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Lebanon: No Deal Yet Between Jumblat, Christian Parties

Lebanon: No Deal Yet Between Jumblat, Christian Parties

Monday, 19 February, 2018 - 08:30
Jumblat visited President Aoun at Baabda last week in Baabda. NNA week

Discussions between head of the Democratic Gathering bloc MP Walid Jumblat and Lebanese Christian parties on a political alliance in the Shouf-Aley electoral district have reached a standstill although the Druze leader secured a deal with Prime Minister Saad Hariri in other areas where both sides enjoy large influence.

A leading Democratic Gathering minister told Asharq Al-Awsat that talks held between Jumblat, the Free Patriotic Movement, the Lebanese Forces and the Kataeb Party are running in a vicious circle, particularly in the Shouf-Aley district which is diverse politically and confessionally.

Jumblat hopes to form an electoral alliance that involves all political factions, to consolidate consensus and ward off security and economic threats.

Meanwhile, other sources described a meeting held lately between Jumblat and Hariri as positive, saying the two officials were able to agree on their electoral alliances.

Jumblat also held talks with President Michel Aoun in a meeting described as “excellent.”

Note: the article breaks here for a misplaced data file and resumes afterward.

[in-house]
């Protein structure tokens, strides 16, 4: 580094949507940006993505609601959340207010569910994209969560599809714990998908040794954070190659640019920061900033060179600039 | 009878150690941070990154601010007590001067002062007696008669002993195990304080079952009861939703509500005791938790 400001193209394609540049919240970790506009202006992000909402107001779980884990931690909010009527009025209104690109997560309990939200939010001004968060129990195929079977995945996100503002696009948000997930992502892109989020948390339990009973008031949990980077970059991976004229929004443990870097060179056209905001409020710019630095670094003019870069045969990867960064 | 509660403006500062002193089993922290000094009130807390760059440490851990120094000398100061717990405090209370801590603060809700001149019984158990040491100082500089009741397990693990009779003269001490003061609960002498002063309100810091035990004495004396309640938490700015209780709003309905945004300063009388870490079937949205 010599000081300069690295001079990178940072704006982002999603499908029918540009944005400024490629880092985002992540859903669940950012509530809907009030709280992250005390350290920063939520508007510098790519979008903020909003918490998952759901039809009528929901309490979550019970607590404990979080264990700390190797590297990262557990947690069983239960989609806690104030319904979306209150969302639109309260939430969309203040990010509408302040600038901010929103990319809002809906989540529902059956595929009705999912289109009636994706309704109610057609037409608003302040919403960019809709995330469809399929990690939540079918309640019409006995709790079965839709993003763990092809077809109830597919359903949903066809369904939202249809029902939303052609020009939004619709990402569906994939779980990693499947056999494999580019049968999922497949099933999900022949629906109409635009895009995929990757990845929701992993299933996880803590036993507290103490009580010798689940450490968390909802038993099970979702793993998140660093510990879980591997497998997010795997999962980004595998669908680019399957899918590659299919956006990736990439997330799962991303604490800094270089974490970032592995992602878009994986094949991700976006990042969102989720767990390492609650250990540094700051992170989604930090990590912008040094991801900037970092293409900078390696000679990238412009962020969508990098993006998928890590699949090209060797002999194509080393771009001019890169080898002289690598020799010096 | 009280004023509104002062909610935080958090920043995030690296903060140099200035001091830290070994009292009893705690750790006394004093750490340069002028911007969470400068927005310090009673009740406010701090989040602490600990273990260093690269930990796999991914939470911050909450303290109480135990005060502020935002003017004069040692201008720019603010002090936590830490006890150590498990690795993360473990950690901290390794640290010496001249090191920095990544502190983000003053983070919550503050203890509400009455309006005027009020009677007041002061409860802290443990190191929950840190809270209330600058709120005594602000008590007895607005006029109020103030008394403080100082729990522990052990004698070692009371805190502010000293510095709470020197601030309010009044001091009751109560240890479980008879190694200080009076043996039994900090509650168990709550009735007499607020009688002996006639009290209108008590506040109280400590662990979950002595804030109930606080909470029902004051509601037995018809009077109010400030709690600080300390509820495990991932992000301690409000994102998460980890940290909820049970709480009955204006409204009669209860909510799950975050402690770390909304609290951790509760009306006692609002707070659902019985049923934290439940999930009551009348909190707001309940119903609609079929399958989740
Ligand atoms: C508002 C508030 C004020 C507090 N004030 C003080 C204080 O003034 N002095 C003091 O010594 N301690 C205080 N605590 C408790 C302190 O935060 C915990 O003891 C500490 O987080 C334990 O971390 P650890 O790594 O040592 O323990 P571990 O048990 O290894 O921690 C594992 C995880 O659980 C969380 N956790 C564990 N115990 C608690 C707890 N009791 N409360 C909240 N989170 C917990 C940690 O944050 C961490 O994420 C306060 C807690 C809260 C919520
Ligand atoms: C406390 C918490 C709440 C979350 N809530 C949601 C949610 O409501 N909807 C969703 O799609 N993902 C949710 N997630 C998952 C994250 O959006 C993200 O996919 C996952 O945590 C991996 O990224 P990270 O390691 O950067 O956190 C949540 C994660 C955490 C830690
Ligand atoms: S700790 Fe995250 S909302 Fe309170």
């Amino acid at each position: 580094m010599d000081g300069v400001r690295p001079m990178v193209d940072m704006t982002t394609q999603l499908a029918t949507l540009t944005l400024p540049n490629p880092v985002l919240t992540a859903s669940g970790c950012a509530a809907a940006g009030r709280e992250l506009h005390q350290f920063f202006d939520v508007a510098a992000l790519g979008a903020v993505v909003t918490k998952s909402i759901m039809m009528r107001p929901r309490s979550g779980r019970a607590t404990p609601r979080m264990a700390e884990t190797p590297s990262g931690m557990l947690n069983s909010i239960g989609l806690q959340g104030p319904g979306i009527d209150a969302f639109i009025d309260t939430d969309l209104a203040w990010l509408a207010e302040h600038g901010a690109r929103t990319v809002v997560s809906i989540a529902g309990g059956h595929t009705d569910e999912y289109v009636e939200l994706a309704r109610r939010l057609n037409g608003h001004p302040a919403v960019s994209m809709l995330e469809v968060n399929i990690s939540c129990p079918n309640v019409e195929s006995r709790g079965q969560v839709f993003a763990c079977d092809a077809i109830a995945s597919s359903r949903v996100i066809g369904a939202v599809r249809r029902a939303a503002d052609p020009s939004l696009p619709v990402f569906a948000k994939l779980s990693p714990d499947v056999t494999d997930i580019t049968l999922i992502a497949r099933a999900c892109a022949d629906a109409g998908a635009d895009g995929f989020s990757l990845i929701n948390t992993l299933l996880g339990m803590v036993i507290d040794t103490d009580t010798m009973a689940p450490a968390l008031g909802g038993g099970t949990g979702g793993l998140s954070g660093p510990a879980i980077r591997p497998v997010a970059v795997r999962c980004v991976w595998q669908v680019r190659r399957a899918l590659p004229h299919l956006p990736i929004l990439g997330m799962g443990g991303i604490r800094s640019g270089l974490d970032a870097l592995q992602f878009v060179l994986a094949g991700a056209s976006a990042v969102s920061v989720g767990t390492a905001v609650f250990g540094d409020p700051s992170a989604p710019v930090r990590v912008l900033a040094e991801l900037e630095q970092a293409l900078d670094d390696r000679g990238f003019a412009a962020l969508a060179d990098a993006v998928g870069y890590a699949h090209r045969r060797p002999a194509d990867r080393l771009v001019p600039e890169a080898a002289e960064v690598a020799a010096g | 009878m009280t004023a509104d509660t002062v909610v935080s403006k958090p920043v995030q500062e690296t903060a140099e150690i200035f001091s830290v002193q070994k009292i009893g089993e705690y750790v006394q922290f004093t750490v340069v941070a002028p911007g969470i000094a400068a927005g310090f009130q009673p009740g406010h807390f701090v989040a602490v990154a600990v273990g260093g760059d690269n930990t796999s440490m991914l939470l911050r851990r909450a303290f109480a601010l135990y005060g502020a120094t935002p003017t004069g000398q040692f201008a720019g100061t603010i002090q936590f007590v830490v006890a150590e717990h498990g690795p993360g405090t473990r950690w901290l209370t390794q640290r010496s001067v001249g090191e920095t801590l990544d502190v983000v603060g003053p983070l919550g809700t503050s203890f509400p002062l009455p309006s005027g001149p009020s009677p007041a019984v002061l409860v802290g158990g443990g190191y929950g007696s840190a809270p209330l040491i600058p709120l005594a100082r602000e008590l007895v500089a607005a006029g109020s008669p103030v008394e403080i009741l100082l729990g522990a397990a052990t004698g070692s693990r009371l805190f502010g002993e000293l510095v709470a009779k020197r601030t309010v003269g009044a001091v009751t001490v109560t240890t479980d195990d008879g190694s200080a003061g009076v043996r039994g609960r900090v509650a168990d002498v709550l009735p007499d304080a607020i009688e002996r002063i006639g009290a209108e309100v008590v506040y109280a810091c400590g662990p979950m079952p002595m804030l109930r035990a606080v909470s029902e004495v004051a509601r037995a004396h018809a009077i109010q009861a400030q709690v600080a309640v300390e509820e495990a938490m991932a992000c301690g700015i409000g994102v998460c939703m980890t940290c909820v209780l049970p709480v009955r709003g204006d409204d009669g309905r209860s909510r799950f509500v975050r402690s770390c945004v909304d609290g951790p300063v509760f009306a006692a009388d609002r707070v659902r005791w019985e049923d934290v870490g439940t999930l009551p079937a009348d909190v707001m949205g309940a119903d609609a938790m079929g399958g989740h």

In a related development, Asharq Al-Awsat learned that Jumblat’s son, Taymour, met with MP Sami Gemayel in Bikfaya as part of a “gathering that included several mutual friends.”

Although the meeting tackled the next parliamentary elections, sources said that Gemayel and Jumblat have not yet agreed on the formation of any alliance.

In the Shouf district, the Lebanese Forces (LF) refuses to support Naji Boustani, Jumblat’s candidate, while the Free Patriotic Movement insists on receiving a “fair share” of seats.

Sources expect that Jumblat will soon send his two envoys, MPs Nehmeh Tohmeh and Akram Shehayeb, to Maarab for talks with LF leader Samir Geagea before agreeing on the latest electoral alliances.

Tohmeh told Asharq Al-Awsat on Sunday that Jumblat has not shut his doors to any party.

“Jumblat is keen on reaching out to all political entities. We do not want to eliminate any force, but on the contrary, we are keen on protecting the political diversity of the Mountains,” Tohmeh said.

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